The Toronto Community Housing’s Villaways neighbourhood is viewed as a slum by some, but for 12-year-old Francine Valentine it is home. However, it may not be her home for much longer. With the area about to go through a massive redevelopment, one that will bring shiny new condos that most of the current residents will not be able to afford, Francine and her community are facing great change. One of the many adversities that has forced Francine to grow up faster than most kids her ages. Her only outlet to express herself is her writing and the local Arts Starts’s Up & Rooted music program she participates in.
In the beautifully poetic and captivating film Unarmed Verses, director Charles Officer presents a community fighting to have their voices heard in a society that is subtly silencing them through gentrification. Francine may lack self-confidence, often speaking in hush tones, but her writing and candid commentary speak to a deep humanity that flows within the community. Though the redevelopment has been forced upon them, and displacement would open a whole new slew of problems, their spirits cannot be broken.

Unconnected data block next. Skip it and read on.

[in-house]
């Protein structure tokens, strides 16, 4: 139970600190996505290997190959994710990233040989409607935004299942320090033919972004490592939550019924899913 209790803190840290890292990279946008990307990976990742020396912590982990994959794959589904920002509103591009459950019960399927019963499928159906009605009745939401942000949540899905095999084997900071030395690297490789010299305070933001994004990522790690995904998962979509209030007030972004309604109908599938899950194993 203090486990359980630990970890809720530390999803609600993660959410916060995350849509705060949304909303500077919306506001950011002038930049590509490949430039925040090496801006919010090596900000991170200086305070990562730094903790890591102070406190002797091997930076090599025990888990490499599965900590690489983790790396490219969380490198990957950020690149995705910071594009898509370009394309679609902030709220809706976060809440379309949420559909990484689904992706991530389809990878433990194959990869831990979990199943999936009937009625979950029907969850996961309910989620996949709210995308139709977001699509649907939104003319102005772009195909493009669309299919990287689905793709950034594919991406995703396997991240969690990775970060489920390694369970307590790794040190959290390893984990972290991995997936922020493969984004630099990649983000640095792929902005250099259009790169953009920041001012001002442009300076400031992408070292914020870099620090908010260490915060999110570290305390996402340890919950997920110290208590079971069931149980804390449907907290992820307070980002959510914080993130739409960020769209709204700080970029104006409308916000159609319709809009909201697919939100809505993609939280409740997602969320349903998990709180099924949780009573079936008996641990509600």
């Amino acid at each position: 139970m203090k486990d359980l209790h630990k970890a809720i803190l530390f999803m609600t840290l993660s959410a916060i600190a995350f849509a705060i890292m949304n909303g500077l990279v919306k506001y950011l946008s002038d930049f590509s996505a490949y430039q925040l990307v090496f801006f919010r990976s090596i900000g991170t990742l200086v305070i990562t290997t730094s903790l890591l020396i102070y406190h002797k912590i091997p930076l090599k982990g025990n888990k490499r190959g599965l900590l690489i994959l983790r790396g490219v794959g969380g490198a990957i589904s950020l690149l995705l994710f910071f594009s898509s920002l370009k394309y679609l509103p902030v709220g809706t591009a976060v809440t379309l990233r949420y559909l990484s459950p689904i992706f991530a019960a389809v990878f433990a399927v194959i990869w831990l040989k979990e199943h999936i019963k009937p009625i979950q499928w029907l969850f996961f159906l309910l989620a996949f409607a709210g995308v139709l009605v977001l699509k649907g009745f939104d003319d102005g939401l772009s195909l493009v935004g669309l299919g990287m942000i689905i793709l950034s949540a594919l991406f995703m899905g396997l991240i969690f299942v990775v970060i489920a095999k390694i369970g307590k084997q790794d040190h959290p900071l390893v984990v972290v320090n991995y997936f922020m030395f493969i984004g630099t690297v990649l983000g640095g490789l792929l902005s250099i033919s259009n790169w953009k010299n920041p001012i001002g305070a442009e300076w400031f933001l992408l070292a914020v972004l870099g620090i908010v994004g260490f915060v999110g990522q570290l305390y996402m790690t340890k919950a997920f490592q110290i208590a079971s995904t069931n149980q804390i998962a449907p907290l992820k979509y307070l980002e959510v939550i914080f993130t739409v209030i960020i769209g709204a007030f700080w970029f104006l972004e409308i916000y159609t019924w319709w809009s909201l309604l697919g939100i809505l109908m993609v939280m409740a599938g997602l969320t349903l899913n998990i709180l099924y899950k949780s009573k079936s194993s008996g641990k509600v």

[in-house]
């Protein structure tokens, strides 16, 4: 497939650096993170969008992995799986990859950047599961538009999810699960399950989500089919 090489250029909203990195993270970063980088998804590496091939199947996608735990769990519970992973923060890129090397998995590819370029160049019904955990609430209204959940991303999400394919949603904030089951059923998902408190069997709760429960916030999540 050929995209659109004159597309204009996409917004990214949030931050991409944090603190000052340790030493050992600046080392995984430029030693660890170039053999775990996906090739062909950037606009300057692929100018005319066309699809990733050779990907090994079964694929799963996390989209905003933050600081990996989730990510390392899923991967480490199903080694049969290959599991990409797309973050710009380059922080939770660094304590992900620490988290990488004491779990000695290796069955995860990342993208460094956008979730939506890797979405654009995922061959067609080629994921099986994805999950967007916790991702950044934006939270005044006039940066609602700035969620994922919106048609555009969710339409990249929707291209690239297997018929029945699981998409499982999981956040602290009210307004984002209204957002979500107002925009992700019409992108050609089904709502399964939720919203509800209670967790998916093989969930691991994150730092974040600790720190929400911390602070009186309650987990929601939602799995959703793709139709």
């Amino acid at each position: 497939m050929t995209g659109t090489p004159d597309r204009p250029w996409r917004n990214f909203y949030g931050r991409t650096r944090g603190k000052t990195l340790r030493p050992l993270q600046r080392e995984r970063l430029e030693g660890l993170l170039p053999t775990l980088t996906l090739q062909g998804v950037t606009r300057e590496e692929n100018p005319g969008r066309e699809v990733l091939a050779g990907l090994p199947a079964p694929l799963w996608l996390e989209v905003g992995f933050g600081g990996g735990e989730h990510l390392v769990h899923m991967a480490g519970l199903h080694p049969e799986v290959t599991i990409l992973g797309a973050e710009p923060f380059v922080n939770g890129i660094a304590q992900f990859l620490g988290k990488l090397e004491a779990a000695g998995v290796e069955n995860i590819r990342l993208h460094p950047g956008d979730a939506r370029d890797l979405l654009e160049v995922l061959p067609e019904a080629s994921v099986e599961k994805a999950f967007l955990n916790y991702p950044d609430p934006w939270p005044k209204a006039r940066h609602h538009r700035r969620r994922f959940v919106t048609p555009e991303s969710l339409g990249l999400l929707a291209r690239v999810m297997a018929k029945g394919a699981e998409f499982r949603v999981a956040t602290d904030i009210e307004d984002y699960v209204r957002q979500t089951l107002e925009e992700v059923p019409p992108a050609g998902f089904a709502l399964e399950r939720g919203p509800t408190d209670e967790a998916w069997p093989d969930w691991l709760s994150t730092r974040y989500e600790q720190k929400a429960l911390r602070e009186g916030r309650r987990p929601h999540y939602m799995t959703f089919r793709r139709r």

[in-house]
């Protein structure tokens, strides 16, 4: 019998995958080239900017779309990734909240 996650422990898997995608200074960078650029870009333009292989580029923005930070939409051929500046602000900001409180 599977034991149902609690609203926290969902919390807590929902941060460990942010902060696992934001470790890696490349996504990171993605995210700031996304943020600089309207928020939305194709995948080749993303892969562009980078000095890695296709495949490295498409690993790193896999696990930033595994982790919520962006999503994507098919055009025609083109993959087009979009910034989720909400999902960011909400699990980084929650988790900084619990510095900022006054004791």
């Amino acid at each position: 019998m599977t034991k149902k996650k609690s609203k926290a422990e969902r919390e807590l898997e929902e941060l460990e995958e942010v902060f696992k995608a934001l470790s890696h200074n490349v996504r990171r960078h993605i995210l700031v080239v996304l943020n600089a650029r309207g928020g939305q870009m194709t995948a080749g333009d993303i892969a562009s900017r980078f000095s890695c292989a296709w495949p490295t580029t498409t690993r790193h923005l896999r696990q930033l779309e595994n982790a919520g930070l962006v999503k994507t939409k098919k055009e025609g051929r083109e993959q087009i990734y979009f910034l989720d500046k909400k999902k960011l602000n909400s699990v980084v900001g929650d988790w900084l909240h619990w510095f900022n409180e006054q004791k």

Officer’s patient lens may capture the sense of uncertainty that Francine and her family have for their future, however, the ray of hope still shines through the darkness. Like a poem, Unarmed Verses speaks to the viewer’s soul, causing them to not only reflect on Francine’s plight, but also the ability of artistic pursuits to give voices to the seemingly voiceless. Through the power of art, Francine and others, such as poet La-Vane Kelly, are able to not only keep their dreams alive, but potentially turn their desires into reality. Reaffirming the importance of community, and how art can strengthen them, Unarmed Verses is not to be missed.
This review was originally published as part of our Hot Docs 2017 coverage. The film opens in theatres today.